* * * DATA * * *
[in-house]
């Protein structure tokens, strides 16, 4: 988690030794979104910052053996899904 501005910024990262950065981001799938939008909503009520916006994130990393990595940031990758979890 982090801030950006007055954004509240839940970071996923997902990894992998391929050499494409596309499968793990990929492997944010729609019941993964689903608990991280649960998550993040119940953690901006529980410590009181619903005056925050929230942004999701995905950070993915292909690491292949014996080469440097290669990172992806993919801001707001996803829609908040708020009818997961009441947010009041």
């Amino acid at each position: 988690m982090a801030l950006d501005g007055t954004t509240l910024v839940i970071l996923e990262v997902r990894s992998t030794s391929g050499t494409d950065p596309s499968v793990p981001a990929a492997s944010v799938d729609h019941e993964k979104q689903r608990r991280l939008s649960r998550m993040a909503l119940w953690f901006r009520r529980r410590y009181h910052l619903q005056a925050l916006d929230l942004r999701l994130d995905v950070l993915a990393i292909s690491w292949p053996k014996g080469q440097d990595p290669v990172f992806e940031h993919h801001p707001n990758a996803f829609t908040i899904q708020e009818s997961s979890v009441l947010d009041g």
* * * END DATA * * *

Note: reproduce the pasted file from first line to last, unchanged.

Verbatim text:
[in-house]
């Protein structure tokens, strides 16, 4: 988690030794979104910052053996899904 501005910024990262950065981001799938939008909503009520916006994130990393990595940031990758979890 982090801030950006007055954004509240839940970071996923997902990894992998391929050499494409596309499968793990990929492997944010729609019941993964689903608990991280649960998550993040119940953690901006529980410590009181619903005056925050929230942004999701995905950070993915292909690491292949014996080469440097290669990172992806993919801001707001996803829609908040708020009818997961009441947010009041």
């Amino acid at each position: 988690m982090a801030l950006d501005g007055t954004t509240l910024v839940i970071l996923e990262v997902r990894s992998t030794s391929g050499t494409d950065p596309s499968v793990p981001a990929a492997s944010v799938d729609h019941e993964k979104q689903r608990r991280l939008s649960r998550m993040a909503l119940w953690f901006r009520r529980r410590y009181h910052l619903q005056a925050l916006d929230l942004r999701l994130d995905v950070l993915a990393i292909s690491w292949p053996k014996g080469q440097d990595p290669v990172f992806e940031h993919h801001p707001n990758a996803f829609t908040i899904q708020e009818s997961s979890v009441l947010d009041g």